Block formerly served as the executive director of the Wisconsin chapter of Americans for Prosperity, a free-market advocacy organization. Block serves on the Board of Directors of the MacIver Institute and the First Freedoms Foundation. In 2008, Block was appointed a member of the Wisconsin Advisory Committee to the U.S. Commission on Civil Rights.
Block began his political career at age 18. In April 1974, he became the first 18-year-old Wisconsin history to be elected to political office when he was elected to the Winnebago County Board of Supervisors.
Block served as the State Director of Americans for Prosperity in Wisconsin from 2005-2010, when he left to work for Herman Cain's presidential campaign.
Block started his political career as a Legislative Assistant to the late Congressman Bill Stieger, a position that ended with Steiger's untimely death in 1979. After Stieger's death, Block worked with NCR as a marketing manager. He started the consulting firm "Mark Block and Associates".
Americans for Prosperity
A notable focus of Block's time at the Americans for Prosperity chapter in Wisconsin was organizing taxpayer rallies in Madison, Wisconsin and elsewhere. On October 17, 2007, over 800 people from all over Wisconsin flocked to Madison to demand a no new tax increase state budget when the state's budget was 100 days overdue.
On April 15, 2009, Block organized the largest taxpayer rally in Wisconsin history, with over 8,800 people attending the Madison Tea Party rally. The 2009 rally was the largest protest of any kind held on the steps of Wisconsin's State Capitol in over 44 years.
Mark Block managed the 1997 election campaign of Wisconsin Supreme Court Justice Jon P. Wilcox. Wilcox won the election, and Block was later charged with illegal coordination with the political activities of Wisconsin Citizens for Voter Participation. During that period the constitutionality of the Milwaukee Parental Choice Program was facing a legal challenge. If Wilcox's opponent Walt Kelley had been elected the Milwaukee program might have been ruled unconstitutional.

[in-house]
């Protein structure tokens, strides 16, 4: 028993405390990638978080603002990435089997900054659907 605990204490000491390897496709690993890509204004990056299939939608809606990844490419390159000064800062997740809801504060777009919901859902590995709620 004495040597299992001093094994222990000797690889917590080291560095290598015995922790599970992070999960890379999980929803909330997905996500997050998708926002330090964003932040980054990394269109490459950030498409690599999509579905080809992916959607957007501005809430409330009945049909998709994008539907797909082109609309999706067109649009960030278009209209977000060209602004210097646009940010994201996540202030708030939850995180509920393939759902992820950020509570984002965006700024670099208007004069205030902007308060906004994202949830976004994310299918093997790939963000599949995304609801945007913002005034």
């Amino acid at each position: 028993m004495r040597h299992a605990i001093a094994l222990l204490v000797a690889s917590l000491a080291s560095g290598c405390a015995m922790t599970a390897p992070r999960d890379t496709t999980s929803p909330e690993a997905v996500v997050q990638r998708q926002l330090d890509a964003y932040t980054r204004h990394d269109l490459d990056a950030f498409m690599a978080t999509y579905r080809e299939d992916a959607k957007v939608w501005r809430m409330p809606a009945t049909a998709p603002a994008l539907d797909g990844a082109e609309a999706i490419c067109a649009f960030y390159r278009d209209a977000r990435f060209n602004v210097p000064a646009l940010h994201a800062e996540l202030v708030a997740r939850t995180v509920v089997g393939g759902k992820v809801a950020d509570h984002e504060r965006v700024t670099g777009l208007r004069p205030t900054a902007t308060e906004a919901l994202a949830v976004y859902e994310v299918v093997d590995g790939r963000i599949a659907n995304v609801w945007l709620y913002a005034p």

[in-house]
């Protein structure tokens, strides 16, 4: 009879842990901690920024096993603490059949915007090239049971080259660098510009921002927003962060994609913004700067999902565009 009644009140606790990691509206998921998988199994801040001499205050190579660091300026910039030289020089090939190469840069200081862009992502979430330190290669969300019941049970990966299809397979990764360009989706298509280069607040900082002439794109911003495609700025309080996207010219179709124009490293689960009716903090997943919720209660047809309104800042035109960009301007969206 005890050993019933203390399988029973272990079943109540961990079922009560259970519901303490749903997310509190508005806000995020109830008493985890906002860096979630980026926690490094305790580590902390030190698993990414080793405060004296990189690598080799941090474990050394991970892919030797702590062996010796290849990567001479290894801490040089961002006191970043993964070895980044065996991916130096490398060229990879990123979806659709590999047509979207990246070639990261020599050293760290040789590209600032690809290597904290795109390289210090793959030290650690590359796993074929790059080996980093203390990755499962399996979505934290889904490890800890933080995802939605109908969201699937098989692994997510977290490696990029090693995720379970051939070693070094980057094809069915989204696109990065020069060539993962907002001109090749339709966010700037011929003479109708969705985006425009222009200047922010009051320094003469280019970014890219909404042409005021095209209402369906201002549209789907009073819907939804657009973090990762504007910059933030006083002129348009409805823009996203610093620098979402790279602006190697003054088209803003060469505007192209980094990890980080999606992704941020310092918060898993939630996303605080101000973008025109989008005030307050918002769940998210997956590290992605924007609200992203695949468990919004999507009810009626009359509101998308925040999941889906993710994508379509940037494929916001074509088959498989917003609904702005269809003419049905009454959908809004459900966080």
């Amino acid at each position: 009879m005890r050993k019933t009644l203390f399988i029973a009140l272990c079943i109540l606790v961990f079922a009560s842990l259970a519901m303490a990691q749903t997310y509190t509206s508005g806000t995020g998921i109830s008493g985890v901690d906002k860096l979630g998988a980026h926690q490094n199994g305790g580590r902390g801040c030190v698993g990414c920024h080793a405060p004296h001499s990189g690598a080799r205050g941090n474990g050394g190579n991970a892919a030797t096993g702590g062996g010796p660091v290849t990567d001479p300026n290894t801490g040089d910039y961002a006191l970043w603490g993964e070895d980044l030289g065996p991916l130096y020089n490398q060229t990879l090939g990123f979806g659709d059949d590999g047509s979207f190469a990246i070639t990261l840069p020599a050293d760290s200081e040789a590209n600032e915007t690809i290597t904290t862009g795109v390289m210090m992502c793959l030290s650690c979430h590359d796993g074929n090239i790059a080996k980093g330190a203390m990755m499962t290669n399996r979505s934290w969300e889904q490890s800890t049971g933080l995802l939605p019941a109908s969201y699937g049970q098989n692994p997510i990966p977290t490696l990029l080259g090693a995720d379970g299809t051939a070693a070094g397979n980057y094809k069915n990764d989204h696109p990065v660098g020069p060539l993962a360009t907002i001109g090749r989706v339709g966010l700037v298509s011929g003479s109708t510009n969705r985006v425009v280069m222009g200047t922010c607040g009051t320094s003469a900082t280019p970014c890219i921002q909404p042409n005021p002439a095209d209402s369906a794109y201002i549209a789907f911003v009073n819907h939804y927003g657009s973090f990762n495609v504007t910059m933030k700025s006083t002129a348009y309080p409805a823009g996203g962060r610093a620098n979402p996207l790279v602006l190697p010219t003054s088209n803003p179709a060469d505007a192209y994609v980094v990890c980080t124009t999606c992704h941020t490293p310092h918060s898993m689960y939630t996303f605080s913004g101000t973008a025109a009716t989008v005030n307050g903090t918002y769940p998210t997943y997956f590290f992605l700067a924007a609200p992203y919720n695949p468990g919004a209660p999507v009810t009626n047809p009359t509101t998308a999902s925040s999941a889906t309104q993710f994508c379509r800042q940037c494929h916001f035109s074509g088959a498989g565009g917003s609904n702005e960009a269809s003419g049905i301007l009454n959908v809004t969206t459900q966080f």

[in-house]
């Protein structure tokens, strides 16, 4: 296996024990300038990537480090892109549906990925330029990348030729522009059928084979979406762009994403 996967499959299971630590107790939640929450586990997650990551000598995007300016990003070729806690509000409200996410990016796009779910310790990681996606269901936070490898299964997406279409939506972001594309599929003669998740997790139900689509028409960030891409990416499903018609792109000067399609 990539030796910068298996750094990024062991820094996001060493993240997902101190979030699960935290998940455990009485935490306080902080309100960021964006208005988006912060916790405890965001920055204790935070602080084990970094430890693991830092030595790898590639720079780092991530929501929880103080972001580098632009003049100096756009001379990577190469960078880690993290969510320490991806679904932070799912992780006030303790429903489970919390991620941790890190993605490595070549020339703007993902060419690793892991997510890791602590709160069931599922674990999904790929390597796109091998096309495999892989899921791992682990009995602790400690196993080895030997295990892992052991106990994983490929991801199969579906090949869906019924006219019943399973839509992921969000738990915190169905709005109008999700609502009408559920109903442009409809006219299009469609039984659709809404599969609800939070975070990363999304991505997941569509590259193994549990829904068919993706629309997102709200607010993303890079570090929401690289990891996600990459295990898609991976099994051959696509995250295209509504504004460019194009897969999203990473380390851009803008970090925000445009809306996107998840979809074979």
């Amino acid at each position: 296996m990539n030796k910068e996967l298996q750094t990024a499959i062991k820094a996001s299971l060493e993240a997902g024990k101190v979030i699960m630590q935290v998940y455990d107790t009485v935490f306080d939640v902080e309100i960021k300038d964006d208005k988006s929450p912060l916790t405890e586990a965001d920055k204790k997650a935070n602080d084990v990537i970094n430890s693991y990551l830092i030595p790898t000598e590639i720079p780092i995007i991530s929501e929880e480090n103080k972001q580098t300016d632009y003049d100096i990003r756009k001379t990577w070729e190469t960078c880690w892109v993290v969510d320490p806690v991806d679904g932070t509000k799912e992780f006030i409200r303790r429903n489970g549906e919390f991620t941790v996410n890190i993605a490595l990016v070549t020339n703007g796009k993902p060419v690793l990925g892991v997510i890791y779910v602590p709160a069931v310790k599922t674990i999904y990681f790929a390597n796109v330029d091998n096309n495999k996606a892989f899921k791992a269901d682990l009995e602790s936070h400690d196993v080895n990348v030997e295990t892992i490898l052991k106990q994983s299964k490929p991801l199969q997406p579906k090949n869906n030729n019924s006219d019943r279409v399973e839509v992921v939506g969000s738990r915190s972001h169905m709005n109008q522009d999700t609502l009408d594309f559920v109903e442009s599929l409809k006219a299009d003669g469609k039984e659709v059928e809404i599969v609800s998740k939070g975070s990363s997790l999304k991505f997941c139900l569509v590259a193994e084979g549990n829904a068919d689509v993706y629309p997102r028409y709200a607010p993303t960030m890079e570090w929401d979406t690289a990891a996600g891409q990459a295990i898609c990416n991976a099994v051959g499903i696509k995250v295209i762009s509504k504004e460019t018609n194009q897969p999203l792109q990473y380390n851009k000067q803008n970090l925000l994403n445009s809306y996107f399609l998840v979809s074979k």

Block reached a settlement to end litigation by paying a $15,000 fine and agreeing to a three-year ban on volunteer or paid political activity. Brent Pickens, a former Wisconsin State Assembly staffer who was running Wisconsin Citizens for Voter Participation, ended related litigation against him by agreeing to pay a $15,000 fine. Pickens also agreed to avoid political activity for five years.
Government Accountability Board investigation
Block, eleven years removed from the Jon Wilcox controversy, faced another Wisconsin Government Accountability Board investigation over whether a mailer sent to Americans for Prosperity members during the 2008 Wisconsin Supreme Court election.
In October 2008, the Wisconsin Government Accountability Board cleared Block of wrongdoing in a unanimous 6-0 vote, affirming the claims of Americans for Prosperity and his legal team that the original intent of the letter was legal communication.
West Bend School referendum
In 2007, The West Bend Area School District attempted to pass a $120 million school referendum. This would have been the largest school referenda in Wisconsin history. Americans for Prosperity organized a phone call campaign to communicate with voters in the district about the referenda's tax ramifications. The school district's attorney responded to a request from It's Time, a West Bend group supporting passage of the referendum, to investigate whether the message violated state law. The calls were placed Friday before the referendum in November 2007.
Washington County District Attorney Todd Martens ruled in favor of Americans for Prosperity, writing, "I believe the language in the call comes dangerously close to express advocacy...Although it appears that some of the information in the call is misleading and a distortion of the true financial impact of the referendum on taxpayers, the veracity of the political speech is not the issue in determining whether Americans for Prosperity is required to register as a political committee."
State election law requires anyone expressly promoting the passage or defeat of a referendum question to register to campaign, according to the state Elections Board.
Block has said the message was intended to educate West Bend residents.
In the West Bend referendum, Americans for Prosperity's telephone message said the building plan would cost "$574,000 for each child" added to the district since a 2001 referendum.
West Bend School Superintendent Patricia Herdrich described the message as "inaccurate and misleading.".